After 8 weeks the baby and heart beat can be clearly seen. From this point onwards, ultrasounds tend to be more likely to be used to monitor the wellbeing of the baby. The ultrasound may be repeated a few days or week or so later to check the baby's growth and progress.
If the pregnancy is far enough advanced for the baby's heart beat to be detected and the woman is experiencing bleeding, an ultrasound showing the baby is alive will in most cases (85%) be indicative that the pregnancy will still progress normally. However, for up to 15% of women, even if the ultrasound showed that their baby was alive, they will still go on to miscarry at some stage.
An ectopic pregnancy (or 'out of place' pregnancy) occurs when the woman's egg is fertilised but implants before it reaches her uterus. Most ectopic pregnancies involve the baby implanting in the fallopian tubes, (about 98%) but in a few cases, the baby will implant outside the woman's uterus on her ovary or in her lower abdomen. It is estimated that about 1% of pregnancies are ectopic.
If your caregiver suspects an ectopic pregnancy, they will usually order an ultrasound to see where the baby is (as well as a blood pregnancy test for pregnancy hormones). The ultrasound will often involve having a vaginal ultrasound, to enable the ultrasonographer to look more closely at the uterus and fallopian tubes to help find the baby.
'Dating' the pregnancy
'Dating' the pregnancy (or estimating the gestation of the baby and therefore their due date) is usually based on the first day of the woman's last menstrual period. However, a 'dating' scan may be ordered if the woman:
Has had irregular periods or her menstrual cycle has been disrupted because she has recently stopped hormonal contraception, or is breastfeeding or has recently experienced a miscarriage.
Does not know when the starting date of her last period was and/or her baby's probable conception date.
Experiences a light 'implantation bleed', which may have been confused with her last period date.
Ultrasounds can be of great help in determining how far pregnant a woman is, particularly if she has no idea herself. However, ultrasounds are not always accurate at calculating the gestation of a baby, because they rely on measuring the baby's physical size. (Their 'crown to rump' length during early pregnancy and their femur (or thigh) length and head size, as they grow older.) 'Due date' estimations are based on the 'middle average' size of babies, but individual babies differ in size depending on their genetic make-up (as all human beings do). Therefore they are not always accurate. Generally speaking:
...the earlier the ultrasound is done, the more accurate it can be at estimating the baby's due date.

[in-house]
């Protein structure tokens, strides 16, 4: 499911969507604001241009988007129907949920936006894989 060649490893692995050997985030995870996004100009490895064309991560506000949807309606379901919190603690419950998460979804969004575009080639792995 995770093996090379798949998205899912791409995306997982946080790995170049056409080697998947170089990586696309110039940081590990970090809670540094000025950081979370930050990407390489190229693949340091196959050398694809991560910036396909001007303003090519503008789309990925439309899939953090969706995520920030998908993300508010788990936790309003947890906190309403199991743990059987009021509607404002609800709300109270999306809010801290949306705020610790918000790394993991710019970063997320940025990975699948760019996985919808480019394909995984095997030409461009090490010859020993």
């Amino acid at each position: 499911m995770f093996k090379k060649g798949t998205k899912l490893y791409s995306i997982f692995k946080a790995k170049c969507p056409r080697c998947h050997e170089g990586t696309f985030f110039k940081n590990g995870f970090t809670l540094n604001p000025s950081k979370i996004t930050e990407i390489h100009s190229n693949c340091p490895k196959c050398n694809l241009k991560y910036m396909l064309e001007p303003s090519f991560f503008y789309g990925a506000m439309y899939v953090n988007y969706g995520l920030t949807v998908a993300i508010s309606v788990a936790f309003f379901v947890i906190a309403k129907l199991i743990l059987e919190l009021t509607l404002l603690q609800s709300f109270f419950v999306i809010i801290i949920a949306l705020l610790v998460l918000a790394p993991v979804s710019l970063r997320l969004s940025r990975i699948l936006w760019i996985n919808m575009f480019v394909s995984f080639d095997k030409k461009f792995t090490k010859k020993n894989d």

As a guide:
Ultrasounds performed during the first 12 weeks of pregnancy (preferably between 8 and 12 weeks) are generally within 3 - 5 days of accuracy. This is because the baby is growing extremely rapidly, and there is a great deal of difference between the sizes of a 7, 8 or 9 week old unborn baby. Some caregivers will recommend an early ultrasound to help calculate the woman's due date (however, if you are sure of your dates, then a dating ultrasound is not necessary). If you have an ultrasound done before 12 weeks of pregnancy and your baby's age is estimated to be more than +/- 7 days from the original due date, your caregiver will probably readjust when your baby is due.
As the baby grows, the differences in their growth stages from week to week become less obvious, reflecting the individuality of each woman's baby. Ultrasounds from 12 to 22 weeks are regarded as being within 10 days of accuracy (or up to 10 days earlier or 10 days later than the woman's calculated due date). If you have an ultrasound during this time and your baby's age is estimated to be more than +/- 10 days from the original due date, your caregiver will probably readjust your due date.
Ultrasounds performed after 22 weeks can be up to 2 to 3 weeks out, and as a general rule should not be used to estimate the due date of your baby (unless this is all you have to base your due date on). If you have more than one ultrasound during your pregnancy, giving you 'multiple dates', then the earliest ultrasound estimate should be used.
Other aspects that can affect the accurate calculation of the baby's age include:
The operator's qualifications, skill and experience at performing and interpreting pregnancy ultrasounds.
Measuring the 'gestational sac' volume during very early pregnancy (less than 6 to 7 weeks), which is less accurate than measuring the baby's 'crown to rump' length.
The time taken to perform the scan. Faster examinations tend to be less accurate than if the operator takes time to obtain precise measurements.
The type of equipment used (digital machinery is better then analog) as well as the software used to estimate dating statistics.
Genetic tests are used to screen for and detect specific inherited disorders in unborn babies. Many of the genetic tests available involve the use of ultrasound. These can include:
A nuchal translucency or 'NT'
A nuchal translucency uses ultrasound to visualise and measure a fluid filled sac at the back of the unborn baby's neck during early pregnancy. NT is usually performed between 11 weeks + 3 days and 13 weeks + 6 days to estimate if the baby is at increased risk of having a chromosomal abnormality such as Down syndrome (also called 'trisomy 21').